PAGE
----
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We tried some experiments in mind reading which were not very successful. Think mind reading contrary to common sense, wise provision of the Bon Dieu that we cannot read each others minds, twould stop civilization and everybody would take to the woods. In fifty or hundred thousand centuries when mankind have become perfect by evolution then perhaps this sense could be developed with safety to the state.
And all the time — such is the tragi-comedy of our situation — we continue to clamor for those very qualities we are rendering impossible. You can hardly open a periodical without coming across the statement that what our civilization needs is more drive, or dynamism, or self-sacrifice, or creativity. In a sort of ghastly simplicity we remove the organ and demand the function. We make men without chests and expect of them virtue and enterprise. We laugh at honour and are shocked to find traitors in our midst. We castrate and bid the geldings be fruitful.
As long as we are not actually destroyed, we can work to gain greater understanding of other peoples and to try to present to the peoples of the world the values of our own beliefs. We can do this by demonstrating our conviction that human life is worth preserving and that we are willing to help others to enjoy benefits of our civilization just as we have enjoyed it.
Another success is the post-office, with its educating energy augmented by cheapness and guarded by a certain religious sentimentin mankind; so that the power of a wafer or a drop of wax or gluten to guard a letter, as it flies over sea over land and comes to its address as if a battalion of artillery brought it, I look upon as a fine meter of civilization.
Wise cultivated, genial conversation is the last flower of civilization, and the best result which life has to offer us,--a cup for gods, which has no repentance. Conversation is our account of ourselves. All we have, all we can, all we know, is brought into play, and as the reproduction in finer form, of all our havings.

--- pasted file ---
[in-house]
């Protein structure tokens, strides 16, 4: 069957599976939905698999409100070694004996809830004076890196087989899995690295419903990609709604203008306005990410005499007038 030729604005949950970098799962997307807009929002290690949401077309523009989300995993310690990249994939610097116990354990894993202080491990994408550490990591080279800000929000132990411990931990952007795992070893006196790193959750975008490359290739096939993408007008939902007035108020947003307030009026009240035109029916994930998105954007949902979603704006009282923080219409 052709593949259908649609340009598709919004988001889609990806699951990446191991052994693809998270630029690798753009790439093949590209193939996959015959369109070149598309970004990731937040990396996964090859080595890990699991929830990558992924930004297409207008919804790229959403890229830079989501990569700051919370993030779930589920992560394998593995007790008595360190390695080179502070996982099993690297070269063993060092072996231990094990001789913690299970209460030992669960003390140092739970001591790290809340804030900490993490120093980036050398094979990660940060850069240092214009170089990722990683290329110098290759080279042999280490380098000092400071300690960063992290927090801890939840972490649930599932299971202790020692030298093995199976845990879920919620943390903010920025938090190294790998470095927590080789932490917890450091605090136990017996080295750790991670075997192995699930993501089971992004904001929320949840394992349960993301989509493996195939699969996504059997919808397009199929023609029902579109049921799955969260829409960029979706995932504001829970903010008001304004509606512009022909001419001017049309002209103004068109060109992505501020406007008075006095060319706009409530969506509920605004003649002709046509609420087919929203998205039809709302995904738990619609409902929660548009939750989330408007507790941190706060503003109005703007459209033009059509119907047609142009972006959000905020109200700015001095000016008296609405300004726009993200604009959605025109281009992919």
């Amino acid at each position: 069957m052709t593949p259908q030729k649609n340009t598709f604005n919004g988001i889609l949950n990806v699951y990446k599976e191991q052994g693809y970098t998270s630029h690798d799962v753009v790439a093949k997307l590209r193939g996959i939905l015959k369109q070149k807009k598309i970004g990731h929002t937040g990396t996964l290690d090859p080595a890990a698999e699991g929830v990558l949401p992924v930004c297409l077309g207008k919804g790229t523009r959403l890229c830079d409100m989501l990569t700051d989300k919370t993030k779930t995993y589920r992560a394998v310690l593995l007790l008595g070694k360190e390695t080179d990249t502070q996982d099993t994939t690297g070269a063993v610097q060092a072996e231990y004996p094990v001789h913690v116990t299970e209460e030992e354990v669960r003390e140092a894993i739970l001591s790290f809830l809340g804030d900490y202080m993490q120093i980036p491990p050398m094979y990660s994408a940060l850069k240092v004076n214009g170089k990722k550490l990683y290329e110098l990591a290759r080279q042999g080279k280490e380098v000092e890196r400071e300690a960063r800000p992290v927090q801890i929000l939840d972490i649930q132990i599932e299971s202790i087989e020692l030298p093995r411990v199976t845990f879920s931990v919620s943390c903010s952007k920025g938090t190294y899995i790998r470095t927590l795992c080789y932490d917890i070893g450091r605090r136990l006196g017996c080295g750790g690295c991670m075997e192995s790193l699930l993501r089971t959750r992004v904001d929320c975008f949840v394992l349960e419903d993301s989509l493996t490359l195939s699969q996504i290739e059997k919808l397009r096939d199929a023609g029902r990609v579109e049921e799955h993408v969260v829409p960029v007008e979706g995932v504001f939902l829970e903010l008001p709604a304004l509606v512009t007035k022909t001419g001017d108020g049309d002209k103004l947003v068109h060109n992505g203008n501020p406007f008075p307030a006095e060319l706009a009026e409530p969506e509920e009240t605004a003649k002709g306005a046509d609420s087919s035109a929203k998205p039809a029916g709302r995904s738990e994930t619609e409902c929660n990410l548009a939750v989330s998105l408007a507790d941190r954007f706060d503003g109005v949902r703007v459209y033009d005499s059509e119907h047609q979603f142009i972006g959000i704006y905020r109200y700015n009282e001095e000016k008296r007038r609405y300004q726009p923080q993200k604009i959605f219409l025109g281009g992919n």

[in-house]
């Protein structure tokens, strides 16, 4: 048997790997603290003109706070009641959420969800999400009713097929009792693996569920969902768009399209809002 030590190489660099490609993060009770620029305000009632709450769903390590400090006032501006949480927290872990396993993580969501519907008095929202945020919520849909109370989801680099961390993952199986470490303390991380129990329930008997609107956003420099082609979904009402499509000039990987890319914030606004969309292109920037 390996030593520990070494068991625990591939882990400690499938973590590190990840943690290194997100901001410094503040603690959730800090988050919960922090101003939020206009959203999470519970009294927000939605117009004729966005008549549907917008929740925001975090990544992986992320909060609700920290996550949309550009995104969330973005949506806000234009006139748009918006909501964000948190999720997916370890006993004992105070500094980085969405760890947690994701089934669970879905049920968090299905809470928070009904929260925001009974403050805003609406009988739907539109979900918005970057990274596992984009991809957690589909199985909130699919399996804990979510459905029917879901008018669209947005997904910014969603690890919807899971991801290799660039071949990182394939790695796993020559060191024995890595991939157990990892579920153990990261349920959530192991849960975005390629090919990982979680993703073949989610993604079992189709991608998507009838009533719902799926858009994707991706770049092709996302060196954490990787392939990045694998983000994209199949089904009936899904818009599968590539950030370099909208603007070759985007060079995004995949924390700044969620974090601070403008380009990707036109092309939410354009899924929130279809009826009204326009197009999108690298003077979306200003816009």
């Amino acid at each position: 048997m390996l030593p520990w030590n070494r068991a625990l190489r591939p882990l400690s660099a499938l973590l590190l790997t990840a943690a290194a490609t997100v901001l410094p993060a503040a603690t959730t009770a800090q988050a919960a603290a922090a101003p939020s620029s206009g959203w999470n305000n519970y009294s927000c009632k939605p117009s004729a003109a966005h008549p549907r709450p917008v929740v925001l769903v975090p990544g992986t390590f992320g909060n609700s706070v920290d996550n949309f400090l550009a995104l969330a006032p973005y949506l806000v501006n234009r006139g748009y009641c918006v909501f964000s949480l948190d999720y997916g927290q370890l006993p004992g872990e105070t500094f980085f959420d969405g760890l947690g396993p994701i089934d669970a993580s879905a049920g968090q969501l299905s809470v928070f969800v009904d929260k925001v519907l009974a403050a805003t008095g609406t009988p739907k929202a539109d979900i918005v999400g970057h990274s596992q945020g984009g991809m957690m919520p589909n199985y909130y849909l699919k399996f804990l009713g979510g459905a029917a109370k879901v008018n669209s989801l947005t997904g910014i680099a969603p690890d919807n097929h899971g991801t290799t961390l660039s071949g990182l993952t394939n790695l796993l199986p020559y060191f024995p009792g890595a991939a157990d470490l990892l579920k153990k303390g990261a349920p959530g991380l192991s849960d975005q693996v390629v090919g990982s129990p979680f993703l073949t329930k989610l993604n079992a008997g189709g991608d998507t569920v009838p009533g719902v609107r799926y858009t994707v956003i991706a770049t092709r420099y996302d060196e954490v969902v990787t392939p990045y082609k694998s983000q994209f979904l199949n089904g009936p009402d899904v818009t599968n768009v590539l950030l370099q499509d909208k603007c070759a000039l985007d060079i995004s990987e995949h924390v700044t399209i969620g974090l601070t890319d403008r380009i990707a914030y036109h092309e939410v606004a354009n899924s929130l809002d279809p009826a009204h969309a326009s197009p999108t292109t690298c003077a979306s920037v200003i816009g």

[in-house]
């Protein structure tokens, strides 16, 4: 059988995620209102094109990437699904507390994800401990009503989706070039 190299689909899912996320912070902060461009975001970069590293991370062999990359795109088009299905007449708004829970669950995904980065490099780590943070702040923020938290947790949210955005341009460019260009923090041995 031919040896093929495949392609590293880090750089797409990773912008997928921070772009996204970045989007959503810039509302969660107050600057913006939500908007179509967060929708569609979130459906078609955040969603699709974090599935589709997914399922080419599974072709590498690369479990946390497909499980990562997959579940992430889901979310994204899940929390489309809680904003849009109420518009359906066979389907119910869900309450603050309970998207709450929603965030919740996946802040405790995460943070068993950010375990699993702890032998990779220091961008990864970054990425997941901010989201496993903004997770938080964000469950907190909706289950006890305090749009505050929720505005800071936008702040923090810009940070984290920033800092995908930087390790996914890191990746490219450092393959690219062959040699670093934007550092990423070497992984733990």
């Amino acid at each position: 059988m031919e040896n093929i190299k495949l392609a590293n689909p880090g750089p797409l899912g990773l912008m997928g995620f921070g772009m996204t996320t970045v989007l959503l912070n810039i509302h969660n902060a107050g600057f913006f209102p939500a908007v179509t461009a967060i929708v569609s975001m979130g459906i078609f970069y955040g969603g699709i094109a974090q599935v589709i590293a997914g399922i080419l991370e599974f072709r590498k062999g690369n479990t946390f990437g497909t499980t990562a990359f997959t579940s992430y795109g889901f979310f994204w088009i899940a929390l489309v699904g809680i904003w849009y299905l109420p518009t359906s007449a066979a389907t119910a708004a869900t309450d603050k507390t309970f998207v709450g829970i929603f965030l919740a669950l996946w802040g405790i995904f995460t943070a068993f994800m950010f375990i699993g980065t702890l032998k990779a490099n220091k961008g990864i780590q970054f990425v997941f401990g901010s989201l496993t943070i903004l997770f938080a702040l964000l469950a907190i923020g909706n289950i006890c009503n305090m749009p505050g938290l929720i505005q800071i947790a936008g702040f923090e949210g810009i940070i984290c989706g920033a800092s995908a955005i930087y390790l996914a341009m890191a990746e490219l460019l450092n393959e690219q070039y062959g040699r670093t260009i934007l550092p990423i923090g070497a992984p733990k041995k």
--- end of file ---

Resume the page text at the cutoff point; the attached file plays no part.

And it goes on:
Every civilization carries the seeds of its own destruction, and the same cycle shows in them all. The Republic is born, flourishes, decays into plutocracy, and is captured by the shoemaker whom the mercenaries and millionaires make into a king. The people invent their oppressors, and the oppressors serve the function for which they are invented.
You have expressed my inward conviction, though far more vividly and clearly than I could have done, that the Universe is not the result of chance. … Lastly, I could show fight on natural selection having done and doing more for the progress of civilization than you seem inclined to admit. Remember what risk the nations of Europe ran, not so many centuries ago of being overwhelmed by the Turks, and how ridiculous such an idea now is! The more civilized so-called Caucasian races have beaten the Turkish hollow in the struggle for existence. Looking to the world at no very distant date, what an endless number of the lower races will have been eliminated by the higher civilized races throughout the world.
One of the prime dangers of civilization has always been its tendency to cause the loss of virile fighting virtues, of the fighting edge. When men get too comfortable and lead too luxurious lives, there is always danger lest the softness eat like an acid into their manliness of fibre. The barbarian, because of the very conditions of his life, is forced to keep and develop certain hardy qualities which the man of civilization tends to lose, whether he be clerk, factory hand, merchant, or even a certain type of farmer.